The Blue Star Service Banner was designed and patented in 1917 by World War I Army Capt. Robert L. Queisser of the 5th Ohio Infantry. Queisser’s two sons served on the front line. His banner quickly became the unofficial symbol for parents with a child in active military service.


On Sept. 24, 1917, an Ohio congressman read the following into the Congressional Record: “The mayor of Cleveland, the Chamber of Commerce and the governor of Ohio have adopted this service flag. The world should know of those who give so much for liberty. The dearest thing in all the world to a father and mother: their children.” Blue Star Mothers and Gold Star Mothers organizations were established during World War I and remain active today.

During World War II, the Department of War issued specifications on the manufacture of the flag, as well as guidelines indicating when the service flag could be flown and by whom. The Blue Star Service Banner is an 8.5-by-14-inch white field with one or more blue stars sewn onto a red banner. The size varies but should be in proportion to the U.S. flag. Today, families display these banners when they have a loved one serving in the U.S. Armed Forces. The blue star represents one family member serving, and a banner can have up to five stars. If the individual is killed or dies, a smaller golden star is placed over it. Gold stars are placed above the blue stars or to the top right of the flag, in the event a flag represents multiple servicemembers.
Blue Star Service Banners were widely used during both world wars, but were not embraced during the Korean or Vietnam wars with the same enthusiasm. The American Legion rekindled that spirit of pride in our military men and women following the September 11, 2001, terrorist attacks by providing banners to military families across the nation.




Monday, November 5, 2018

WWI / Armistice Day Centennial Commemoration - Part 3 of 4

For those interested in more information related to the artifacts and memorabilia on display at the library, we have another display just for you!

In the Genealogy section of the library, near the bank of computers, we have curated an insightful display ready to be checked out.  Books and videos covering events from the assassination of Archduke Ferdinand and the sinking of the H.M.S. Lusitania to the entrance of America into the war under President Wilson and the eventual surrender of Germany.

Also included in the display are authors that served or in some way participated in the war effort or were otherwise actively writing during the war.

Don't forget to join in the discussion taking place on the centennial of Armistice Day in the library theatre at 2:00 PM, Sunday, November 11, 2018.  Please sign the guestbook as well!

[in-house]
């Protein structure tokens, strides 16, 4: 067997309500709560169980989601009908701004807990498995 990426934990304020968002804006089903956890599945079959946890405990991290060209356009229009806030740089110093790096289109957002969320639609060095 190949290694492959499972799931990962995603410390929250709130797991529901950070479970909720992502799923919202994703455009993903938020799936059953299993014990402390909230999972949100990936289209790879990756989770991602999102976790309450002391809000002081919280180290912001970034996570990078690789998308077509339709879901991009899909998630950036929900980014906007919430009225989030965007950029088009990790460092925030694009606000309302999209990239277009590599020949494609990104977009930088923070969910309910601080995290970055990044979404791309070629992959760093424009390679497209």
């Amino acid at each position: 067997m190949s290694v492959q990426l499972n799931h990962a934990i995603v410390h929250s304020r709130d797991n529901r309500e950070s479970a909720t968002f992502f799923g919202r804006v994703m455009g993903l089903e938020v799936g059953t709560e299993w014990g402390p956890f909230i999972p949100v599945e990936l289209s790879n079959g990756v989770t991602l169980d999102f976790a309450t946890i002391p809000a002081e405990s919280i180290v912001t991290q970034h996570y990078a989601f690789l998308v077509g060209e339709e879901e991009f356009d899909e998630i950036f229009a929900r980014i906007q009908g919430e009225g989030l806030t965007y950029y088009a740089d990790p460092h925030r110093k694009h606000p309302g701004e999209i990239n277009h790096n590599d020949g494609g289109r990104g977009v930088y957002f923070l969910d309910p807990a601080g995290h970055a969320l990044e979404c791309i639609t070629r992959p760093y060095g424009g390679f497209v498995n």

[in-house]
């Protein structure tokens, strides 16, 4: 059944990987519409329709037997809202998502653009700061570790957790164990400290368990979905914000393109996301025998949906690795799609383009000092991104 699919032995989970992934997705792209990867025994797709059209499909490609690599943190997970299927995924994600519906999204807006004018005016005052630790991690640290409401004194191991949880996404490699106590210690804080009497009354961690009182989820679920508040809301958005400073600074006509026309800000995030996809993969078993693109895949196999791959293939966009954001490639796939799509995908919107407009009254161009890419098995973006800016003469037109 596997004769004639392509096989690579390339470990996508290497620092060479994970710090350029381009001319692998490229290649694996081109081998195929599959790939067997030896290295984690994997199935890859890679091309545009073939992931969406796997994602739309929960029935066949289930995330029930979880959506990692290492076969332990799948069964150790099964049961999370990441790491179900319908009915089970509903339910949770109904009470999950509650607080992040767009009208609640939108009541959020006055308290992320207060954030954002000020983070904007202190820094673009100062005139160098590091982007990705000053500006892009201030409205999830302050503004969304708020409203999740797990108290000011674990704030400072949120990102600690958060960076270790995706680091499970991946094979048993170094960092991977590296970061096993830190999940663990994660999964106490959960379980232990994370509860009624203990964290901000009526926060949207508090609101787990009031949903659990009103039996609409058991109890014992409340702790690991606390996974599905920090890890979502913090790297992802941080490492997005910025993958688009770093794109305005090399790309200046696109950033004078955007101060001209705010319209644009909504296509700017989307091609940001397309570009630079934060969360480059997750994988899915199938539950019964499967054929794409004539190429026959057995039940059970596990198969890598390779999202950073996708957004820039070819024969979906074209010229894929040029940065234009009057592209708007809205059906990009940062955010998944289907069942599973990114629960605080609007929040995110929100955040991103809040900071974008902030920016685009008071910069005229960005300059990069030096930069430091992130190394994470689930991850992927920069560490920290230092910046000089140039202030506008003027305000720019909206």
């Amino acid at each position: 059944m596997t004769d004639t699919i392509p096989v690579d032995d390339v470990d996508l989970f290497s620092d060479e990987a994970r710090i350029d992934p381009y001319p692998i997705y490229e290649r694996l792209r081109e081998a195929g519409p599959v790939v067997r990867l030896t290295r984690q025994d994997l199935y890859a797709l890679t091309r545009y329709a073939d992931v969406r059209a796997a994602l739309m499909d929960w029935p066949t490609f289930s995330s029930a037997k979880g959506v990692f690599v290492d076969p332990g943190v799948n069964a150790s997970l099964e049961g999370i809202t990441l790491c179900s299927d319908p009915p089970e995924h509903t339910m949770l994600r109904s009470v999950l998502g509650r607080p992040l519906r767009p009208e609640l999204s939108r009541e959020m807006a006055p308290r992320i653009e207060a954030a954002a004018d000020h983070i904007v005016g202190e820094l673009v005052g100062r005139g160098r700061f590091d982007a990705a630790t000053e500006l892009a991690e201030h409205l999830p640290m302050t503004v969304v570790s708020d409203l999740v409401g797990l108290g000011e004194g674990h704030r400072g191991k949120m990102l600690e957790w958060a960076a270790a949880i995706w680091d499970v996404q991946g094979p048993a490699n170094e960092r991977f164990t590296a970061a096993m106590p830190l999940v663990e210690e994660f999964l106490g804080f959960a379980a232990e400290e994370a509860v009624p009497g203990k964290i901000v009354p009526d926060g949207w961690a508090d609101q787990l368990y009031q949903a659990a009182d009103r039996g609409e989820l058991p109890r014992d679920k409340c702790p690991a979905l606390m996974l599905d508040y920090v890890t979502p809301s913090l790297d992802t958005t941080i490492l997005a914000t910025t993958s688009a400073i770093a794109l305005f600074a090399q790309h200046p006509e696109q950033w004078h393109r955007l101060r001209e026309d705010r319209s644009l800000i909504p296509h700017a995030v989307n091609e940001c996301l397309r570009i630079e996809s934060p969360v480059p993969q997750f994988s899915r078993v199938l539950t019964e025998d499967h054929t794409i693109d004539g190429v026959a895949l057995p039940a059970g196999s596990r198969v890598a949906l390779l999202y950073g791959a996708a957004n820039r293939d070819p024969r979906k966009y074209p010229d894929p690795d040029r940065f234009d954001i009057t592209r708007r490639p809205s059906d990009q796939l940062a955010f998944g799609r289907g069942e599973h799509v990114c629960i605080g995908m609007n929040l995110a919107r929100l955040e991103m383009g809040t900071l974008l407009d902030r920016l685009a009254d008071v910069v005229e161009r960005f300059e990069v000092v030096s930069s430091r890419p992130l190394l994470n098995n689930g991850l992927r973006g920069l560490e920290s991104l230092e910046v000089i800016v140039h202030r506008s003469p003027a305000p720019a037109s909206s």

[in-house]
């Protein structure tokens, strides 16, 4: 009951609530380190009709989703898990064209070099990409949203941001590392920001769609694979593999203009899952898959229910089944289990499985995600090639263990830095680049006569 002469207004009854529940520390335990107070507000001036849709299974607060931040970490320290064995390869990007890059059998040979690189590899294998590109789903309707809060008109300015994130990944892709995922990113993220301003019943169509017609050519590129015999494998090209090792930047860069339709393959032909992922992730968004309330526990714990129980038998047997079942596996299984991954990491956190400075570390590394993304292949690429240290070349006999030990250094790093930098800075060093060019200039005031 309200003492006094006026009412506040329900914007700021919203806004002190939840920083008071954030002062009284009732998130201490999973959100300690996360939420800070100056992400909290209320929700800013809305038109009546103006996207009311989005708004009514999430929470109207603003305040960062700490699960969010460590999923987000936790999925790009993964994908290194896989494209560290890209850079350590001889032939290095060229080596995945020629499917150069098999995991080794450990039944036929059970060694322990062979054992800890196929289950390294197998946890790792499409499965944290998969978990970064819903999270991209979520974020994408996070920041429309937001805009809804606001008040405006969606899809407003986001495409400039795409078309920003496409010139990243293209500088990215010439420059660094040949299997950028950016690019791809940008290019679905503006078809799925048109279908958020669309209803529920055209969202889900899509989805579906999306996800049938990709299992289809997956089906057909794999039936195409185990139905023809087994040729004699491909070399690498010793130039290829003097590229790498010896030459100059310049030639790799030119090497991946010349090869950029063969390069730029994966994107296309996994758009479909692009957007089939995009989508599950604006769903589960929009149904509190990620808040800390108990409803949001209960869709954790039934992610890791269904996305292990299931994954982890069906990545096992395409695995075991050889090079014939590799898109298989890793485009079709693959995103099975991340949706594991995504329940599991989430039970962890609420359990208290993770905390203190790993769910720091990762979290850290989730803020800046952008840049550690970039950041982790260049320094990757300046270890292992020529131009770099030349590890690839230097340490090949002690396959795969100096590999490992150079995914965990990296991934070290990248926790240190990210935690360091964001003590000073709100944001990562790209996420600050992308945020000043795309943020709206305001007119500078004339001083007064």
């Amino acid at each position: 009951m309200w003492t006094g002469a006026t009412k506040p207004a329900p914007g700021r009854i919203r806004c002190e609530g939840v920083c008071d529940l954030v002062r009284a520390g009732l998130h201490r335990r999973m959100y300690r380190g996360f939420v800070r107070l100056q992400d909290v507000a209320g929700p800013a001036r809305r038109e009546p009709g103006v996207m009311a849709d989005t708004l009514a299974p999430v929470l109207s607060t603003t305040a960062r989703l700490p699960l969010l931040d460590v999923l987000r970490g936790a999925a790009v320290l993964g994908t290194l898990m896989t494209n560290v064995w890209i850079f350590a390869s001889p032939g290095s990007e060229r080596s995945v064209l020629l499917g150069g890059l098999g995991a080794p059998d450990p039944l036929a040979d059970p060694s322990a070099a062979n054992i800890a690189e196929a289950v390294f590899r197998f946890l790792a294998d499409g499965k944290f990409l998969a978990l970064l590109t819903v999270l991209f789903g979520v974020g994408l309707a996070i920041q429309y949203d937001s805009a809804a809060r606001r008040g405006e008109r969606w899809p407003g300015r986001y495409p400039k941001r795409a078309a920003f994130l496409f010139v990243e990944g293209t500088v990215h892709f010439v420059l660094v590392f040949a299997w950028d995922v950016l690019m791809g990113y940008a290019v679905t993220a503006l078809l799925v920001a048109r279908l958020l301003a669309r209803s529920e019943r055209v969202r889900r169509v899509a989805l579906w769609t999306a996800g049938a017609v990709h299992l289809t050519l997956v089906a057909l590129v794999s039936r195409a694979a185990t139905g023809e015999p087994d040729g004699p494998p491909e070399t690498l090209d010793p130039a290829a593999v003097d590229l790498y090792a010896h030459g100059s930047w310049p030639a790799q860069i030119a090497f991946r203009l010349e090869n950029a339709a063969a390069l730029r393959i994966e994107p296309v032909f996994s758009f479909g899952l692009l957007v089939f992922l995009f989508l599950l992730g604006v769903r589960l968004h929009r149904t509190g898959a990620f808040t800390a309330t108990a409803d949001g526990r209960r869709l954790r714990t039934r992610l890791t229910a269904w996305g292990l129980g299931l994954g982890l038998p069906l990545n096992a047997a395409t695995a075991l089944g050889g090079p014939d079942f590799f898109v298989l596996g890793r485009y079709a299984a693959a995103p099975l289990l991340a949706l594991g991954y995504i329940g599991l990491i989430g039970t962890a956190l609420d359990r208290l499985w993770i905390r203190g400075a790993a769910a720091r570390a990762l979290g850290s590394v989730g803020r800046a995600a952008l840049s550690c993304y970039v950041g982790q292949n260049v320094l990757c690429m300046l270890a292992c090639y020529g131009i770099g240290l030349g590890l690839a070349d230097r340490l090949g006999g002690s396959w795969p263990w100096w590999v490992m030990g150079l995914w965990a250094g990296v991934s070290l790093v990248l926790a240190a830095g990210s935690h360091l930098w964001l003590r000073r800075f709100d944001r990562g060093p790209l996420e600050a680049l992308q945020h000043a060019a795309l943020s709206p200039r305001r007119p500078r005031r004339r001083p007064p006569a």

Friday, October 19, 2018

WWI / Armistice Day Centennial Commemoration - Part 2 of 4

We continue to commemorate and honor the memory of those that served our country during the Great War and its ending on Armistice Day, November 11, 1918.

We would like to thank VFW Post #6477 for providing a mannequin dressed in an authentic WWI uniform for our exhibit.  This enhances our display in ways that photographs can't always do justice by showing much more details.

Speaking of photographs, thank you to everyone that furnished us with photos of their loved ones in uniform.  Taking the information provided, we were able to augment the display of these servicemen with additional documentation of their service.  Information we found included draft registration cards, passenger listings as they traveled to and from Europe documenting the ships they sailed on, and in a few instances, we discovered photographs of the actual ships.

Where did we find this treasure trove of information to help tell their stories?  We used ancestry.com and you can too!  Just stop by the library and use your library card (or get a guest pass) for two hours of discovery.  The information you find can be emailed to you so you have access to it at home.

You still have plenty of time to see the various displays around the library as they will be, including the mannequin, available for viewing through November 30th. 

Thursday, October 11, 2018

WWI / Armistice Day Centennial Commemoration - Part 1 of 4

Two months of the commemoration of the Centennial of Armistice Day (now known more commonly as Veteran's Day) have commenced at the library!  The exhibit runs through November 30.

These photos are just a sample of a larger community project to honor those who served in the Great War, as it was known at the time.  Most items in the display cases are on loan from the Poplar Bluff Museum.  "Poppies" scattered among the artifacts and memorabilia were made by children during the crafting portion of Story Time.
Stop in to see these items and other displays located throughout the library.  Don't forget to sign the guestbook and see you soon!

Tuesday, September 4, 2018

Four new collections from Caruthersville Public Library



Four new collections from Caruthersville Public Library, in partnership with the State Historical  Society of Missouri, is now available, thanks to a recent Digital Imaging Grant. The Caruthersville Democrat/Democrat-Argus, Southeast Scimitar/Pemiscot Press, Hayti Critic and Hayti Pemiscot Argus served as major sources of information and news to the Pemiscot County community. The collections contain newspapers published from 1892 through 1965. (This project was supported by the Institute of Museum and Library Services under the provisions of the Library Services and Technology Act as administered by the Missouri State Library.)

Explore more Missouri history collections at http://www.MissouriDigitalHeritage.com.